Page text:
Every Dog is Worth Rescuing: Java's Story

by Jessica Pichette

Pit Bull Terriers and related breeds, often called “Bully Breeds,” are among the most controversial in the dog world. These breeds were at one point in their long history bred for baiting or fighting, lending to their reputation as vicious, unstable, and unpredictable dogs, though this reputation is not entirely deserved. The bully breeds were not bred to show aggression towards humans, and while they should be carefully supervised around other animals, they should act loving and loyal towards people when properly socialized. There are, of course, individuals who do not display this important personality trait, but they are not the majority.

Unfortunately, their reputation lands many bully breeds in the wrong hands, only perpetuating the negative stereotypes. Irresponsible owners and breeders, attracted to the breeds’ fighting background, have contributed to the bad reputation, as well as added to the number of dogs that end up in shelters and rescues. It is estimated that pit bull breeds make up 30-50% of the dogs found in a typical shelter, and many of these dogs never get a chance to be adopted. Many shelters will euthanize suspected pit bull breeds soon after they’ve arrived at the shelter after deeming them un-adoptable. When given a chance to find a new home, they are often overlooked, but these dogs can make wonderful pets when paired with a responsible owner.

Java is a 4 year old Pit Bull-Bull Terrier mix. We adopted him last summer from our local animal shelter, where he had spent nearly his whole life. As a puppy Java had been in and out of the shelter, often escaping from his home and found wandering the streets. His owner would come pick him up, but Java would find a way out again. Eventually his owner didn’t come back, and Java spent the next three years in the shelter. Java was often overlooked by potential adopters. In fact, only two other families had expressed any interest in him before us, so he was naturally very shy around people. The shelter workers did their best to socialize him with people and other dogs, in hopes that he would find the right home.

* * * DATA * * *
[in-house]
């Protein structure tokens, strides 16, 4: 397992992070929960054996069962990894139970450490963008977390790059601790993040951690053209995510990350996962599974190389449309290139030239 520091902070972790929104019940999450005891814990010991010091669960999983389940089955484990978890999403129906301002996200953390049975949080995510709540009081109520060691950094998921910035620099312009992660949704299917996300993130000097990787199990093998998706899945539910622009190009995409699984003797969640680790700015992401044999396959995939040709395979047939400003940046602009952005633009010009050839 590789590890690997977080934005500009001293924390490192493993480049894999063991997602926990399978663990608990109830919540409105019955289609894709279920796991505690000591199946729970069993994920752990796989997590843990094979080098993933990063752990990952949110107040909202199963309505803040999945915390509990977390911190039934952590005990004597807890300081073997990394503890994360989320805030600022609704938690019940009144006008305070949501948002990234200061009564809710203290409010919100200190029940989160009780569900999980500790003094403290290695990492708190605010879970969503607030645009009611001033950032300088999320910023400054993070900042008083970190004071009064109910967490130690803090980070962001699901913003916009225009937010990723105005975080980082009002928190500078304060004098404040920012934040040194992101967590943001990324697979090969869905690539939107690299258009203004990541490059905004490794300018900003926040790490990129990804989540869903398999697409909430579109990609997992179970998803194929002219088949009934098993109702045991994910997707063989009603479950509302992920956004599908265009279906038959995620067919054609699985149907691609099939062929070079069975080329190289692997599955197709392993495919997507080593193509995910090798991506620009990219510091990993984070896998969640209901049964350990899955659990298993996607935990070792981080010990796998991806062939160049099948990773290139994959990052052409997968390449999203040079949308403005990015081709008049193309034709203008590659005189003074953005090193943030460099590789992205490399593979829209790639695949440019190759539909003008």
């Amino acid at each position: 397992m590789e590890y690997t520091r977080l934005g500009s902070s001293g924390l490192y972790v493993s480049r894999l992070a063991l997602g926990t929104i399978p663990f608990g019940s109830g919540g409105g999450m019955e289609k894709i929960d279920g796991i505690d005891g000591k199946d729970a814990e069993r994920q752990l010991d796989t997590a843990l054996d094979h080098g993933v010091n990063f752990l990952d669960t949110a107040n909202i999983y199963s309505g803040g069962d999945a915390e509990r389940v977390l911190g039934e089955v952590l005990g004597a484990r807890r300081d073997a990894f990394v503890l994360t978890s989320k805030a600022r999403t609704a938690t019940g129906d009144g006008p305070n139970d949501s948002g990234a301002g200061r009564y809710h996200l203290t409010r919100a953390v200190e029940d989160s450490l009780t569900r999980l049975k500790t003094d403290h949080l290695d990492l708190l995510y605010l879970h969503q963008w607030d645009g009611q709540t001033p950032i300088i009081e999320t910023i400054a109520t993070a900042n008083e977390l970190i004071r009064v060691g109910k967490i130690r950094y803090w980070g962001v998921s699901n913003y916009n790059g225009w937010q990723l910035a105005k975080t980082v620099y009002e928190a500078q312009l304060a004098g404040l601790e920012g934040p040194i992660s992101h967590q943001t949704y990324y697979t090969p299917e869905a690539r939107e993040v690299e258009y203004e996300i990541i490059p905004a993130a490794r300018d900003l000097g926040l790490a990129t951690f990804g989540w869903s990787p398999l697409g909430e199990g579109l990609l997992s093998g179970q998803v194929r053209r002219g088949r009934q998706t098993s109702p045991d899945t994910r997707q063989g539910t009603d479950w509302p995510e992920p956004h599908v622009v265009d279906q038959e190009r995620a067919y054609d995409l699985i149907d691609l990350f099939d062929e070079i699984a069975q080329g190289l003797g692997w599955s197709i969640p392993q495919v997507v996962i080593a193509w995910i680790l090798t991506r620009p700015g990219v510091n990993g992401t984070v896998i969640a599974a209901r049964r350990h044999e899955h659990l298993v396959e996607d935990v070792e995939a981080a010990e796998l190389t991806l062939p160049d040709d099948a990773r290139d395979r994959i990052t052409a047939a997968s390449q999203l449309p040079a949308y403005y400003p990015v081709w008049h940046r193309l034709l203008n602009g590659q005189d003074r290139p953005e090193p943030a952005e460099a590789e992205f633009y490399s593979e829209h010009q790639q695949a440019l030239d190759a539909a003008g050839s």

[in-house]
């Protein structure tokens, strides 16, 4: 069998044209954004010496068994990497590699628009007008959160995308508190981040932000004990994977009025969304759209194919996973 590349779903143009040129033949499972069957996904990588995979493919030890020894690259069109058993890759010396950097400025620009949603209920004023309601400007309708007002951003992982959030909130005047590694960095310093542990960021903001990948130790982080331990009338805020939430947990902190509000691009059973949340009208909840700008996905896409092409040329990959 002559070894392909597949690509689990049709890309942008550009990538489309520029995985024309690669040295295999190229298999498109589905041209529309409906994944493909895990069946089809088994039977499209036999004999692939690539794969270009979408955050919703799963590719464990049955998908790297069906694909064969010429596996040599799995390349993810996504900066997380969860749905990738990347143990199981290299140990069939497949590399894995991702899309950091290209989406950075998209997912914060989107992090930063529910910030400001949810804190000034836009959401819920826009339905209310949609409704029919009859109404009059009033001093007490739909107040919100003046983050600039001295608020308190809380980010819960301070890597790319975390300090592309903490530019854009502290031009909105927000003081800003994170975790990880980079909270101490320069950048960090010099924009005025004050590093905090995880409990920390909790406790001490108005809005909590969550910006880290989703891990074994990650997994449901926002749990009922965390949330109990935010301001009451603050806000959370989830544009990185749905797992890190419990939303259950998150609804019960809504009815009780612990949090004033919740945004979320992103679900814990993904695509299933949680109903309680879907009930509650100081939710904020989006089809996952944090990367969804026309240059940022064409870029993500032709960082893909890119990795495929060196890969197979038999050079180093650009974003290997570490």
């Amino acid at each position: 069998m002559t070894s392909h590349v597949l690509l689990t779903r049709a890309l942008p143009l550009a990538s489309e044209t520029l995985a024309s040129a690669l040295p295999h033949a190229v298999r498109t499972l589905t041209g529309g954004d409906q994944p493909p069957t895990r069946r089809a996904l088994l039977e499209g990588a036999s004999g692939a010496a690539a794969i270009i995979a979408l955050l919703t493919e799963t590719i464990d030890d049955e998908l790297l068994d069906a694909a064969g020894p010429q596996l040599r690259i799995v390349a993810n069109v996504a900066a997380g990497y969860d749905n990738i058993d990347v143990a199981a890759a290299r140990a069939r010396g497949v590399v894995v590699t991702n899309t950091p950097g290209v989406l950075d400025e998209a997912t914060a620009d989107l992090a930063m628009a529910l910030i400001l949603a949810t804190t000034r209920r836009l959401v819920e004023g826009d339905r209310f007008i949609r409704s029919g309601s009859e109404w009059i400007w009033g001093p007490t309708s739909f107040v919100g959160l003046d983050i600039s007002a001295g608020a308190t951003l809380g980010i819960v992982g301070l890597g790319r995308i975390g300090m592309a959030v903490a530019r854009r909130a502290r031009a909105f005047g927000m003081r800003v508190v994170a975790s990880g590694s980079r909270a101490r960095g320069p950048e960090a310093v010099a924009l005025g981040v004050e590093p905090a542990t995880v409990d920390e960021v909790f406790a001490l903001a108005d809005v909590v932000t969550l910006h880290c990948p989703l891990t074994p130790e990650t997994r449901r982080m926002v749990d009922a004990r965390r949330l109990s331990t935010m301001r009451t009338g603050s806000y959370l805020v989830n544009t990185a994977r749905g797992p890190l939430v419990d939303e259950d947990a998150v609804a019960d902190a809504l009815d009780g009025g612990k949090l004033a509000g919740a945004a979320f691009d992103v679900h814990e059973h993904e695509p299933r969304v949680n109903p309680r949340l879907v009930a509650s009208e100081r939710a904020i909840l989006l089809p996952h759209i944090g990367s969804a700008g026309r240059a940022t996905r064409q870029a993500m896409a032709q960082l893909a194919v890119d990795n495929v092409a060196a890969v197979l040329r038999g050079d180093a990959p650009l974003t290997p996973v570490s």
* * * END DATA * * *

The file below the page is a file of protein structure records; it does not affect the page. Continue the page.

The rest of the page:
When we first met Java he was understandably nervous around us. It took him some time to be comfortable around us, so we visited the shelter several times so that he would get used to us. In the beginning he mostly ignored us, but eventually he would come up to us, letting us talk to him and pet him. The shelter asked us to bring our other dog to meet Java, to make sure the two dogs would get along, and they did fine with each other after a few visits. It didn’t take long for us to decide that we wanted to adopt Java, so we filled out the paperwork, and Java was soon home with us.

The shelter said that it would probably take Java a few months to completely adapt to his new home life, but he bonded with us surprisingly fast. Outside of his cage, Java was a whole new dog. He quickly became attached to us, and we became attached to him. We had to go slow with him at first, especially when it came to introducing him to new people and new situations. Java hadn’t know many people outside of the shelter, so we spent a lot of time training him and showing him that people were ok.

With training and a lot of love, Java has turned into a wonderful companion. He is extremely loyal, wanting nothing more than to be by your side; which is the nature of the “bully breeds” that the media does not promote. We’ve worked on slowly socializing him with other dogs, and he has become very well mannered. Some people were wary when we told them we were adopting a pit bull mix, and we heard a lot of comments like “are you sure about that?” and “is he mean?” We have done our best to help Java become a great representation of a “bully breed,” and to show people what loving pets these dogs can make.

Pit bulls and other bully breeds have gained a bad reputation, but every dog is an individual and many, like Java, make excellent companions. Training, socialization, and love can work wonders on dogs coming from a shelter situation. Every dog deserves a chance, regardless of their breed. We gave Java a chance, and we couldn’t be happier.